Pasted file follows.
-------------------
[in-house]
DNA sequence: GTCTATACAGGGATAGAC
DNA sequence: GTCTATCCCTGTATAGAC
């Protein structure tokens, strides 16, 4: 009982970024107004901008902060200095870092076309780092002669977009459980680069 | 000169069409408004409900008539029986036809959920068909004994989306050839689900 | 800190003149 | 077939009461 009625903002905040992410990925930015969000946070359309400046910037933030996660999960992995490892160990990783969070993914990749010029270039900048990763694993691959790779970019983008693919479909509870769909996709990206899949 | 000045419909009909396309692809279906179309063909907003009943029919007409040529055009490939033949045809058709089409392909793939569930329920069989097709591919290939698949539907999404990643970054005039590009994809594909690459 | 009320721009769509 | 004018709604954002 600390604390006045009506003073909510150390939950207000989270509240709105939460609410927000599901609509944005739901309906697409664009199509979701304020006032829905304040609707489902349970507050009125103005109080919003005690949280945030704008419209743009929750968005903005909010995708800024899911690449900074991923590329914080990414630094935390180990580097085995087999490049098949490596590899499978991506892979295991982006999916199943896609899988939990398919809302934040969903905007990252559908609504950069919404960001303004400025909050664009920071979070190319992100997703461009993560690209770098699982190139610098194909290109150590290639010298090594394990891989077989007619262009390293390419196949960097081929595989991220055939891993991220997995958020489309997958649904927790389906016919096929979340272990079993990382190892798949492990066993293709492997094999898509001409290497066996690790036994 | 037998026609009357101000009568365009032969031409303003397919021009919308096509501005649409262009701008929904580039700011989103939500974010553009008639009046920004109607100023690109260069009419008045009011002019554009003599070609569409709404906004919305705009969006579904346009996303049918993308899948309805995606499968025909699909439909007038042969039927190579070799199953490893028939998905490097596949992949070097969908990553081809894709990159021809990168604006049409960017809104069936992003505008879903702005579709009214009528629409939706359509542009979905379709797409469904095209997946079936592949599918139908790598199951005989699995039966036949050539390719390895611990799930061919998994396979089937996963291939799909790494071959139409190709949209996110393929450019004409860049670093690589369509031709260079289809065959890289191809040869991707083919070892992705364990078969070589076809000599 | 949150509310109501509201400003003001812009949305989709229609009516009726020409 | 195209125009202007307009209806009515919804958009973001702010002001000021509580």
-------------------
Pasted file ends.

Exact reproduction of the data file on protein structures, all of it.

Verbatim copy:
[in-house]
DNA sequence: GTCTATACAGGGATAGAC
DNA sequence: GTCTATCCCTGTATAGAC
């Protein structure tokens, strides 16, 4: 009982970024107004901008902060200095870092076309780092002669977009459980680069 | 000169069409408004409900008539029986036809959920068909004994989306050839689900 | 800190003149 | 077939009461 009625903002905040992410990925930015969000946070359309400046910037933030996660999960992995490892160990990783969070993914990749010029270039900048990763694993691959790779970019983008693919479909509870769909996709990206899949 | 000045419909009909396309692809279906179309063909907003009943029919007409040529055009490939033949045809058709089409392909793939569930329920069989097709591919290939698949539907999404990643970054005039590009994809594909690459 | 009320721009769509 | 004018709604954002 600390604390006045009506003073909510150390939950207000989270509240709105939460609410927000599901609509944005739901309906697409664009199509979701304020006032829905304040609707489902349970507050009125103005109080919003005690949280945030704008419209743009929750968005903005909010995708800024899911690449900074991923590329914080990414630094935390180990580097085995087999490049098949490596590899499978991506892979295991982006999916199943896609899988939990398919809302934040969903905007990252559908609504950069919404960001303004400025909050664009920071979070190319992100997703461009993560690209770098699982190139610098194909290109150590290639010298090594394990891989077989007619262009390293390419196949960097081929595989991220055939891993991220997995958020489309997958649904927790389906016919096929979340272990079993990382190892798949492990066993293709492997094999898509001409290497066996690790036994 | 037998026609009357101000009568365009032969031409303003397919021009919308096509501005649409262009701008929904580039700011989103939500974010553009008639009046920004109607100023690109260069009419008045009011002019554009003599070609569409709404906004919305705009969006579904346009996303049918993308899948309805995606499968025909699909439909007038042969039927190579070799199953490893028939998905490097596949992949070097969908990553081809894709990159021809990168604006049409960017809104069936992003505008879903702005579709009214009528629409939706359509542009979905379709797409469904095209997946079936592949599918139908790598199951005989699995039966036949050539390719390895611990799930061919998994396979089937996963291939799909790494071959139409190709949209996110393929450019004409860049670093690589369509031709260079289809065959890289191809040869991707083919070892992705364990078969070589076809000599 | 949150509310109501509201400003003001812009949305989709229609009516009726020409 | 195209125009202007307009209806009515919804958009973001702010002001000021509580």